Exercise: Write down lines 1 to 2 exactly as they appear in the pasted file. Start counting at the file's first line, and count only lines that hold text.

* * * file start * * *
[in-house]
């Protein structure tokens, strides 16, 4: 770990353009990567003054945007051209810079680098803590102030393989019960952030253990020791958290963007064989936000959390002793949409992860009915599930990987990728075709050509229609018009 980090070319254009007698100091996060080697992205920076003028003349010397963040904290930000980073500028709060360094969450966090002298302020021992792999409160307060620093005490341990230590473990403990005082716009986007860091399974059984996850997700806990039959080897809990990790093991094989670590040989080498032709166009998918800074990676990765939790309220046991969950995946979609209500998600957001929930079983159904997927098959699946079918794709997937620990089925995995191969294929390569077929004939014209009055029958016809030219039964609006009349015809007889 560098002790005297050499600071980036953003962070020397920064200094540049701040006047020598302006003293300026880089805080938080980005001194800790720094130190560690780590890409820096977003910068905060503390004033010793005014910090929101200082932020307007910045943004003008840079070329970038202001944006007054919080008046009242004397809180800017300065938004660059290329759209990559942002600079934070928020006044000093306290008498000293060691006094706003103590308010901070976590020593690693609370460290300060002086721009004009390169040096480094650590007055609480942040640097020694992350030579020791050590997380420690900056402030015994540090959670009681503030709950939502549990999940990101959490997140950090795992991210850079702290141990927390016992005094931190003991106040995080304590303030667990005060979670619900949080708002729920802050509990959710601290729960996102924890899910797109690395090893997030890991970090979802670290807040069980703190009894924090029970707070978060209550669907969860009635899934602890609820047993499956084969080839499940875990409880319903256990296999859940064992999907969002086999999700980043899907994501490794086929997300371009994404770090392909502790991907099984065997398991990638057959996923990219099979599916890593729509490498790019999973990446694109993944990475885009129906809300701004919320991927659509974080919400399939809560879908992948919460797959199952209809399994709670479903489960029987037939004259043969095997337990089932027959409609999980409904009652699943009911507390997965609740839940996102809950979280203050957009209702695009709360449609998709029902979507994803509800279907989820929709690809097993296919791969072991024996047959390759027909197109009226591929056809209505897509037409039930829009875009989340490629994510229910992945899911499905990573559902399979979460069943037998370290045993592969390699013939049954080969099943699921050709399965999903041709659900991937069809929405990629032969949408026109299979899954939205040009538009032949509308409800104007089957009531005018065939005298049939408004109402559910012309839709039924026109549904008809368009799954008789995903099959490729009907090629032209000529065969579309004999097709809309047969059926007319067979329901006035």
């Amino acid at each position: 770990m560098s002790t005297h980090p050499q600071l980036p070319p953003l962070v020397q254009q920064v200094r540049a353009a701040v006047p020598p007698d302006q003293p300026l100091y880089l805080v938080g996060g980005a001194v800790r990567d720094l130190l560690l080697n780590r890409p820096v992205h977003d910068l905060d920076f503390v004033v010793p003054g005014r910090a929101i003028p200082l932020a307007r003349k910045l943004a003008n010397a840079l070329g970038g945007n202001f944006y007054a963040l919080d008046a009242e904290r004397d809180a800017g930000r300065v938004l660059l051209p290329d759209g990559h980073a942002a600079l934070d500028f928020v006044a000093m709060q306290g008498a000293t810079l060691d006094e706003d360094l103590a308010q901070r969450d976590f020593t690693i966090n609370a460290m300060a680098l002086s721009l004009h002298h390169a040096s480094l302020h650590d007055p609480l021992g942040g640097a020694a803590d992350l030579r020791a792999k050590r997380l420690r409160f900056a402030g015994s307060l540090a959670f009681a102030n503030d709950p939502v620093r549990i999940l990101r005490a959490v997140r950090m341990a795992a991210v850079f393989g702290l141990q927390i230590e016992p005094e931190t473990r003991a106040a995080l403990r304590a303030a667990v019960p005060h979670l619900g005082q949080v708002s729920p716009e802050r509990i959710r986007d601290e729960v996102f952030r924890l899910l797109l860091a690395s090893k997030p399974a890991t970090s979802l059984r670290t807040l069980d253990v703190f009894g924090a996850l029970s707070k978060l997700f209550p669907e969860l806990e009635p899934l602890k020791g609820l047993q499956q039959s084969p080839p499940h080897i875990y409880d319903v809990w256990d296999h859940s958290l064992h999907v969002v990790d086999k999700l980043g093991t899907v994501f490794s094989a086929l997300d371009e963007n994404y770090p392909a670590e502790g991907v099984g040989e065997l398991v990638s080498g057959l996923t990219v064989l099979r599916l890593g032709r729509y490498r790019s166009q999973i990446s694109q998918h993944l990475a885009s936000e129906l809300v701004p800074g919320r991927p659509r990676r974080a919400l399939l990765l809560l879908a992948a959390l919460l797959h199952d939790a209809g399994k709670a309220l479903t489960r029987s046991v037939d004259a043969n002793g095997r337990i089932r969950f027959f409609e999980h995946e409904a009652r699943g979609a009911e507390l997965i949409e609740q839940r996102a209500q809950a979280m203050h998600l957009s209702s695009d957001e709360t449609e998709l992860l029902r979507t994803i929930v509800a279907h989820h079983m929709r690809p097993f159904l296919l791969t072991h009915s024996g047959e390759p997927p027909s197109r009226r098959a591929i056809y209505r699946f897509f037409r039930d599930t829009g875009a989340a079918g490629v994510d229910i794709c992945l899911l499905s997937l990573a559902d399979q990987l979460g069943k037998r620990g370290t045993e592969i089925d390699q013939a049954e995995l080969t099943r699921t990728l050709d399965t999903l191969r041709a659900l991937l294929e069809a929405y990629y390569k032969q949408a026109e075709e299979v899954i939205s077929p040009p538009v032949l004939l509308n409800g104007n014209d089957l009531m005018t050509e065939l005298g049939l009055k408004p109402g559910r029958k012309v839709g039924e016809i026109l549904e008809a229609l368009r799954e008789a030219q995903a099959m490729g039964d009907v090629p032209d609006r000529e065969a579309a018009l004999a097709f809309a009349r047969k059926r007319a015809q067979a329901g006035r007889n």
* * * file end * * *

[in-house]
């Protein structure tokens, strides 16, 4: 770990353009990567003054945007051209810079680098803590102030393989019960952030253990020791958290963007064989936000959390002793949409992860009915599930990987990728075709050509229609018009 980090070319254009007698100091996060080697992205920076003028003349010397963040904290930000980073500028709060360094969450966090002298302020021992792999409160307060620093005490341990230590473990403990005082716009986007860091399974059984996850997700806990039959080897809990990790093991094989670590040989080498032709166009998918800074990676990765939790309220046991969950995946979609209500998600957001929930079983159904997927098959699946079918794709997937620990089925995995191969294929390569077929004939014209009055029958016809030219039964609006009349015809007889 560098002790005297050499600071980036953003962070020397920064200094540049701040006047020598302006003293300026880089805080938080980005001194800790720094130190560690780590890409820096977003910068905060503390004033010793005014910090929101200082932020307007910045943004003008840079070329970038202001944006007054919080008046009242004397809180800017300065938004660059290329759209990559942002600079934070928020006044000093306290008498000293060691006094706003103590308010901070976590020593690693609370460290300060002086721009004009390169040096480094650590007055609480942040640097020694992350030579020791050590997380420690900056402030015994540090959670009681503030709950939502549990999940990101959490997140950090795992991210850079702290141990927390016992005094931190003991106040995080304590303030667990005060979670619900949080708002729920802050509990959710601290729960996102924890899910797109690395090893997030890991970090979802670290807040069980703190009894924090029970707070978060209550669907969860009635899934602890609820047993499956084969080839499940875990409880319903256990296999859940064992999907969002086999999700980043899907994501490794086929997300371009994404770090392909502790991907099984065997398991990638057959996923990219099979599916890593729509490498790019999973990446694109993944990475885009129906809300701004919320991927659509974080919400399939809560879908992948919460797959199952209809399994709670479903489960029987037939004259043969095997337990089932027959409609999980409904009652699943009911507390997965609740839940996102809950979280203050957009209702695009709360449609998709029902979507994803509800279907989820929709690809097993296919791969072991024996047959390759027909197109009226591929056809209505897509037409039930829009875009989340490629994510229910992945899911499905990573559902399979979460069943037998370290045993592969390699013939049954080969099943699921050709399965999903041709659900991937069809929405990629032969949408026109299979899954939205040009538009032949509308409800104007089957009531005018065939005298049939408004109402559910012309839709039924026109549904008809368009799954008789995903099959490729009907090629032209000529065969579309004999097709809309047969059926007319067979329901006035």